This feature allows the creation of entirely self-contained MolScript input files, which contain both coordinate data as well as transformation and graphics commands. It is intended mainly as a format that other programs (such as molecule display or analysis programs) could generate.
The coordinates of the selected atoms are transformed by a matrix.
The matrix is defined by a set of one or more operations, each
preceded by the
by keyword. The operations are
conceptually applied to the atom coordinates in the specified order,
one operation after the other.
Any number of operations may be specified. This means that it is not necessary for the user to modify any previous operations if a modification of the transformation is needed; one can just add the operations needed to achieve the desired transformation. The available operations are listed below.
Each operation generates a 4x4 transformation matrix. These matrices are sequentially concatenated into one single matrix before the transformation is actually applied.
Note that it is valid to transform a selection containing no atoms. This may be useful when a current transformation matrix needs to be established for the object command, without changing the coordinates of any atoms.
Transform the atom coordinates so that the point specified by the given vector is moved to the origin.
This is most often used with the position command, which produces the geometrical centre-of-gravity of its atom selection. Note that this will refer to the atom coordinates as they are before the operations of this particular transform command have been applied. Therefore, this particular operation should be used as the first one in a transform command.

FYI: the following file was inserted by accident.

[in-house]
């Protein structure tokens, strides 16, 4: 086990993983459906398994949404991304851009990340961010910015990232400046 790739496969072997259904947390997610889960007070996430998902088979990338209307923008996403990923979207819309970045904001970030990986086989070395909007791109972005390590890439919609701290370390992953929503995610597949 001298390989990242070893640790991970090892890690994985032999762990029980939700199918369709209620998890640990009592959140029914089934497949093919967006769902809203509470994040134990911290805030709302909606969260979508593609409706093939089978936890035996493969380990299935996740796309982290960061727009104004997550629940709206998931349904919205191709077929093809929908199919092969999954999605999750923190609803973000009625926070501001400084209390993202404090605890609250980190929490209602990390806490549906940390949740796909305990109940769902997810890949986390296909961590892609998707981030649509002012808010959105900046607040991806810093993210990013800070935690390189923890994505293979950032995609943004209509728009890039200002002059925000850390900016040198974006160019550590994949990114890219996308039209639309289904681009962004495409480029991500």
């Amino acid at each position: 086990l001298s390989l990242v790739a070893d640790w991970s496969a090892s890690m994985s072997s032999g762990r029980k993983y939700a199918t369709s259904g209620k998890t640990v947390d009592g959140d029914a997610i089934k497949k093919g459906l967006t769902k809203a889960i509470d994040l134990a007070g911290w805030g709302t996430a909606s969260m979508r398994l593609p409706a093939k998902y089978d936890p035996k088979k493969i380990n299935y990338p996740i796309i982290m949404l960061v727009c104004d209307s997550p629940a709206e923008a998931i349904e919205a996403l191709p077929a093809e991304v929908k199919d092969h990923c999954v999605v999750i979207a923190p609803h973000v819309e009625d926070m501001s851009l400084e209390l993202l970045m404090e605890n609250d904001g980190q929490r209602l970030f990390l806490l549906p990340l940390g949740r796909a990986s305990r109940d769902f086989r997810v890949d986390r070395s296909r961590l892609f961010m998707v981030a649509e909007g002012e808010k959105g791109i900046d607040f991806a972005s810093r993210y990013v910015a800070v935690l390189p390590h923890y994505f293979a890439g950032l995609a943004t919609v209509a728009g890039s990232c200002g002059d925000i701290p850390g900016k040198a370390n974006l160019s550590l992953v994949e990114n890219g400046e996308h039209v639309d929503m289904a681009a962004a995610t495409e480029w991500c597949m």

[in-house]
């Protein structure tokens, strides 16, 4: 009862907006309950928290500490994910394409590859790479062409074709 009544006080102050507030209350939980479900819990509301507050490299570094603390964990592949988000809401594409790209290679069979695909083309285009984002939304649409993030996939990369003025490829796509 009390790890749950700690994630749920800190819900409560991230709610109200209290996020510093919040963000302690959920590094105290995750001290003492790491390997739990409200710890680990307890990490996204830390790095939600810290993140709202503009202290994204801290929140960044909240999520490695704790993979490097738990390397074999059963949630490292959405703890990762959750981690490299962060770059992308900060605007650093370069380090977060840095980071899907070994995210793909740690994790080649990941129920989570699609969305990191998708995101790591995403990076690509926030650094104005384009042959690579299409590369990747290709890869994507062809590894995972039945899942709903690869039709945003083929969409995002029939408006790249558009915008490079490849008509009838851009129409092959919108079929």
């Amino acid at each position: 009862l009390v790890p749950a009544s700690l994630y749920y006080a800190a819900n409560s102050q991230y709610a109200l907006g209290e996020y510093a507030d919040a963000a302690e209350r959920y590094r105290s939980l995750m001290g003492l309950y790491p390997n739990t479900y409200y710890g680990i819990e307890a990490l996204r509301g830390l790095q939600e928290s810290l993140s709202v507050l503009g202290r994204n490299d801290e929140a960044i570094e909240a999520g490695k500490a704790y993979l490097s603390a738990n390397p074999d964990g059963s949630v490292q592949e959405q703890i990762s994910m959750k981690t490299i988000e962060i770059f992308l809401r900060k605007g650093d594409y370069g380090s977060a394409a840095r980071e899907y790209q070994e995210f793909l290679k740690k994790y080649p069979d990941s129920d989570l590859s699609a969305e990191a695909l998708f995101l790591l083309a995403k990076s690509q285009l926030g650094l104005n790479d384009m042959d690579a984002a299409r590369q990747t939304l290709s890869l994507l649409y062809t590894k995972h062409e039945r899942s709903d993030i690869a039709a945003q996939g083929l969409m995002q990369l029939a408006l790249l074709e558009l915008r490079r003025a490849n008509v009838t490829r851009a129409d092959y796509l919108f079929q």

Translate the atom coordinates by the specified vector.
Rotate the atom coordinates around the specified x-, y- or z-axis of the fixed coordinate system. The value is given as an angle in units of degrees, where a positive value rotates counter-clockwise around the given axis when viewed from the positive axis down towards the origin of the fixed coordinate system.
Rotate the atom coordinates around the axis specified by the given
vector. The value is given as an angle in units of degrees, where a
positive value rotates counter-
Rotate the atom coordinates by the explicit specified 3x3 rotation matrix. The validity of this matrix is not checked by MolScript. If it is incorrect, the coordinates will be corrupted.
This feature is used most often together with the interactive OpenGL mode, which allows interactive rotation of the graphics objects, and can output the value of the rotation matrix needed to achieve the current view. This matrix can then simply be cut-and-pasted into the appropriate transform command in the input file.
Use the matrix stored by the most recent store-matrix command. If no such command has been given, then this operation has no effect.
Store the transformation matrix defined by the most recent transform command. The stored matrix can then be used in a subsequent transform command by the recall-matrix operation. Only one matrix can be stored.
The stored matrix is not affected when the current plot is finished. This means that for the output formats in which more than one plot can be specified in one single input file (currently only PostScript), it is possible to defined a transformation in one plot and carry it over into another plot.
This feature is used for example in cases where the exactly same view is needed for different coordinate data sets. One such application is the display of multiple structures determined from NMR data, where the proper least-square fit has already been determined using some analysis software, and it is essential that the relative orientations of the coordinates are not disturbed by MolScript.
The copy command operates on an atom selection. A new molecule with the given name is created, and all atoms selected, and all residues which these atoms are part of, are copied to the new molecule. The new molecule is a completely self-contained entity which in no way is dependent on the atoms it was copied from. Since an atom selection is used as the argument in the command, it is possible to create a new molecule containing any subset of atoms and residues from another.
Delete the entire molecule defined by the given molecule name. The molecule name is freed for use in a subsequent read or copy command.Top page